Robert Maldonado 41:28
The whole question of medication, of course, is another podcast that we should do because it’s a big topic. Kids often don’t have choices in the way they’re treated. The adults often make the choices. Parents, because they don’t have access to a lot of options, will often go with the medication option.
Debra Maldonado 42:03
It’s probably less expensive than taking them to treatment or having one on one behavioral training to help them. But there are definitely some non medication ways to work with it. I really love this idea of personality because we tend to think we are a personality, we tend to think I’m funny, or I’m this way. We lock ourselves into these limiting ideas of ourselves. The test can actually reinforce those ideas or give us new ideas that we didn’t think of. I really liked the idea that sometimes they can help us. For me understanding codependency, there’s a word for this, trying to figure out my whole idea. It gives you a framework to start with. I felt like I was just unlovable, and I’m like “There’s this pattern.” But then it just became “That’s me, I can’t do anything about it. This is what you do. This is how you behave.” There was no answer how to change it. It was more like diagnosing without an ability to change. We definitely want to have the personality tests but what are we going to do to transcend that personality, create the true personality, be who we want to be versus who we’ve been conditioned to be?
Robert Maldonado 43:37
If we look at the Eastern philosophy, which goes at the spiritual level, where we are not our individual mind, the ultimate teaching of the wisdom traditions is that we can transform our own mind by working on it, by paying attention to it, by self inquiry, meditation, looking inward. We can transform our personality, regardless of any diagnosis or any past history, any situation. If somebody is asking about ADHD, there’s pretty good research that meditation, even the practice of yoga helps with attention. It helps focus the mind and it helps in overall functioning.
Debra Maldonado 44:39
“I think when we are searching, we are desperate for an answer.” And then we think “I got an answer.” But then we think that’s the end. The personality test should be the beginning, not the end. Not “This is who I am, I have a label.” It’s like “This is who I’ve been. Who do I want to become?” We’re not limited by our personality, whether it’s genetic, whether it’s conditioned, we can become whoever we want to be. I am an introvert. I am doing a podcast on a video on YouTube. If I can do it, you can do it. I’m not an introvert. I’m a recovering introvert, I guess.
Robert Maldonado 45:22
From our perspective, there’s been an over medicalization of everything. Everything is medicalized and seen through the lens of disorder, medication, fixing, trauma. To some extent that’s okay because people do need to develop those systems to help people that do have trauma or some kind of disorder. But often those labels translate into the culture. The whole culture becomes about over medicalizing everything, when it’s just human nature, it’s just things that we can deal with in a creative positive way.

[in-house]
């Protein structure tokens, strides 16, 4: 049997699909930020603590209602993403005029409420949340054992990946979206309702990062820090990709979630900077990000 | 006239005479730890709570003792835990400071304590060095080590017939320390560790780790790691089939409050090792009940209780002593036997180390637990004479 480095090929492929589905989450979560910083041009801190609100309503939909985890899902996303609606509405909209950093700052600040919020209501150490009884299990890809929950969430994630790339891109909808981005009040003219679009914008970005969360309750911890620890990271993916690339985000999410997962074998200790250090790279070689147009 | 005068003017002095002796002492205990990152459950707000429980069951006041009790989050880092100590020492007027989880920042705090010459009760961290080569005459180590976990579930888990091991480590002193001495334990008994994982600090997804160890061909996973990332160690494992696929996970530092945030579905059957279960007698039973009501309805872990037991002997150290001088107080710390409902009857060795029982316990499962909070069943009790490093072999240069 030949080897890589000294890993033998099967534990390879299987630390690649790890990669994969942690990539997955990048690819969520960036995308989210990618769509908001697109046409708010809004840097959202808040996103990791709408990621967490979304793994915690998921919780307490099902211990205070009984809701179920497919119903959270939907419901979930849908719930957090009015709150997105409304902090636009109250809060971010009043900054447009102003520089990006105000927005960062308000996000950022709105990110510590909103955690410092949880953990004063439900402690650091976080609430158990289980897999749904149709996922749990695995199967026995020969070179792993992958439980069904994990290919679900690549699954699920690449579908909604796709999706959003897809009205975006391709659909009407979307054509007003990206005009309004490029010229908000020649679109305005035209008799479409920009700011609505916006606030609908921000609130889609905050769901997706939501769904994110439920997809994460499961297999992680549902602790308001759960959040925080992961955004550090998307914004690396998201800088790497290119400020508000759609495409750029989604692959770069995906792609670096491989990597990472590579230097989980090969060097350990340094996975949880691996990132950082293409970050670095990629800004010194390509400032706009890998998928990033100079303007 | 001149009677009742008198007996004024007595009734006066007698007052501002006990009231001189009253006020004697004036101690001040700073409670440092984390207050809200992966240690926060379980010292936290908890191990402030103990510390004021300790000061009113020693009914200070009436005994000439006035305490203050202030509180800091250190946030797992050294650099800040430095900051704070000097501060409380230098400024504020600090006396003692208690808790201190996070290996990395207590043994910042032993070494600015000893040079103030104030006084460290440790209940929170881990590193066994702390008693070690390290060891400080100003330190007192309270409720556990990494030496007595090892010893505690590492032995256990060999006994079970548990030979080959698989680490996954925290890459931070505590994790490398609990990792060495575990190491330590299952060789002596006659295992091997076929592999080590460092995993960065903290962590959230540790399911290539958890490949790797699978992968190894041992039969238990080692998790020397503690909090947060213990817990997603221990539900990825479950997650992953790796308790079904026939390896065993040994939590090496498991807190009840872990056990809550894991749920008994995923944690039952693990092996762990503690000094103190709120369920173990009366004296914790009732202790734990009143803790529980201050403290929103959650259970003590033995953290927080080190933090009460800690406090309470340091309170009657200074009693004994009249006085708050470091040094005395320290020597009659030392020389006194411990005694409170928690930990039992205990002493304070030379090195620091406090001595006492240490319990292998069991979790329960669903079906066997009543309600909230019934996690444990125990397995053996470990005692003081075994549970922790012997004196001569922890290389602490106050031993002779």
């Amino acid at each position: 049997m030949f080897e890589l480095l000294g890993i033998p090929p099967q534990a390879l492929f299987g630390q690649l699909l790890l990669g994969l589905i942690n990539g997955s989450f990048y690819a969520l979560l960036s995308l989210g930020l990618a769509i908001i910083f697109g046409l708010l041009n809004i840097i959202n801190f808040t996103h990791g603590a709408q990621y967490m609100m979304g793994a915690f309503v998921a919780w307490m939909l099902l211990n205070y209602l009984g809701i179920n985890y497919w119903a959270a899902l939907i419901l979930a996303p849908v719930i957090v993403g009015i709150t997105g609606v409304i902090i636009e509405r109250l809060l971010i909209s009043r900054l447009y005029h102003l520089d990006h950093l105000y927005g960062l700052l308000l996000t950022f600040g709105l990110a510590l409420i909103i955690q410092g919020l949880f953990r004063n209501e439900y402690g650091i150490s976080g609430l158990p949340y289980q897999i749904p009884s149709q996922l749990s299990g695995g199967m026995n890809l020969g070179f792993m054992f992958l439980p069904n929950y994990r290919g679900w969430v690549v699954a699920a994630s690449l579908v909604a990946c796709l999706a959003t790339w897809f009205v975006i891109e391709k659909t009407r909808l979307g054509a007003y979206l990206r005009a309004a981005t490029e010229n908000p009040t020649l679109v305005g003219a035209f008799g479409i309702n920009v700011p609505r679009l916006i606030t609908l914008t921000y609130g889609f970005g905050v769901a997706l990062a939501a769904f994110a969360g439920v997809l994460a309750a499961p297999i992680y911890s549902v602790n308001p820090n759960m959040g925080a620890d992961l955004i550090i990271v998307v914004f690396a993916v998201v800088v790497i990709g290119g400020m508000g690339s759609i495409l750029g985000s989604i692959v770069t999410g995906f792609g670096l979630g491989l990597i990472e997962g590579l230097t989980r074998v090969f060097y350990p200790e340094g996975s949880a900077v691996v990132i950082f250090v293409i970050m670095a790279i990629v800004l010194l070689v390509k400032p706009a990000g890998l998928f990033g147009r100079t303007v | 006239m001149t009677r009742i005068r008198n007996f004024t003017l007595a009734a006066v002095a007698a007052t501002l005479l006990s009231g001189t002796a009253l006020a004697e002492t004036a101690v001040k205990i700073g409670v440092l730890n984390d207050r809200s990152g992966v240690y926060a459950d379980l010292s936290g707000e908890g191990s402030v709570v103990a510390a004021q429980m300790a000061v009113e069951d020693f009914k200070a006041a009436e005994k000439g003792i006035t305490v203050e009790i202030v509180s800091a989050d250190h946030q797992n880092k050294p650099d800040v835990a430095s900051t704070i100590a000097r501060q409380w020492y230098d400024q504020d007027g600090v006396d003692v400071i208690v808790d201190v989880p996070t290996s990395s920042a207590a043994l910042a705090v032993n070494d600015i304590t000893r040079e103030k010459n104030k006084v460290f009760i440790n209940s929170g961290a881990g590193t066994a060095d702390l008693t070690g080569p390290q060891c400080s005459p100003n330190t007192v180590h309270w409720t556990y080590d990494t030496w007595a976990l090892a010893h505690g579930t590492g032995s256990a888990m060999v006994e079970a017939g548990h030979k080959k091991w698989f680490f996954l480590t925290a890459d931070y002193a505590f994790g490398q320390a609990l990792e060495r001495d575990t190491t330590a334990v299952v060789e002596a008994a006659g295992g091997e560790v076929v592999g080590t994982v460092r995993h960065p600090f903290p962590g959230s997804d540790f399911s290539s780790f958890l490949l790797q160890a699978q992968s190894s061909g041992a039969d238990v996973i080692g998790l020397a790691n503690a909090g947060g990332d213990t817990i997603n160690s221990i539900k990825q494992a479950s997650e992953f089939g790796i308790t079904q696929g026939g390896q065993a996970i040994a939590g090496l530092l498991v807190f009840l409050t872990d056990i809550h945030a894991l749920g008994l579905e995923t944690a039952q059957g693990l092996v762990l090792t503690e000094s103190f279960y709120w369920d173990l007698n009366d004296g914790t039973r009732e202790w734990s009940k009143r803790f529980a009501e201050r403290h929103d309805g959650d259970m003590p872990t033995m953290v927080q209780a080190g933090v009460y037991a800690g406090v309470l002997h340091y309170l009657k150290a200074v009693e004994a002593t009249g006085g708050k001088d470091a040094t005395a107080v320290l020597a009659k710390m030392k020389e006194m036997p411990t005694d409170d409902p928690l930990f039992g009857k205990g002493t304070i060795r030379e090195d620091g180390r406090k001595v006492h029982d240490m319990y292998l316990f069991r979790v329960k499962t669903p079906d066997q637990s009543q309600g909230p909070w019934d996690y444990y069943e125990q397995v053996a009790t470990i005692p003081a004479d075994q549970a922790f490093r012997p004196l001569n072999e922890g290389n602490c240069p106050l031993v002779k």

Debra Maldonado 46:11
It feels like everyone wants to be a therapist, and everyone wants to think they need therapy. There’s a reason therapy exists, it’s to help mental illness. Just being human is challenging. But the challenge doesn’t mean we have an illness and a disorder. Especially with life coaching, it’s unregulated, there’s no one watching the shop to make sure that people aren’t— and the internet is Wild West. Anything goes. We all hope that our podcast brings that intellectualization, theory, and research into what we teach and give you the real stuff.
Robert Maldonado 47:02
Thanks for tuning in. Thanks for watching. We’ll see you next time where we’ll continue our series on personality.
Debra Maldonado 47:10
We’re going to talk about trauma next week. That also has been big, it seems it’s everywhere now, everyone has trauma, everyone talks about it. We’re going to talk about what it is, what it isn’t, and how to work with it, since it’s in the conversation right now. The last question “Is this looking for an external fix rather than looking inward?” I don’t know what you mean by “this”, but most people are conditioned to look for something outside of us instead of looking in and knowing that we have the inner resources to do it. In coaching, we’re really not fixing anyone, we’re not healing anyone. We’re empowering the client to find their own answers, to guide them to their own answers, actually help them understand how to navigate that inward journey versus “I’m going to do something to you and fix you.” Because we don’t see our clients as broken. We see you all with potential. Even if you have a mental illness, there is potential, there’s no limit to the human potential.
Robert Maldonado 48:20
Thanks for watching.
Debra Maldonado 48:21
Take care, everyone. Have a wonderful rest of your day. Bye bye.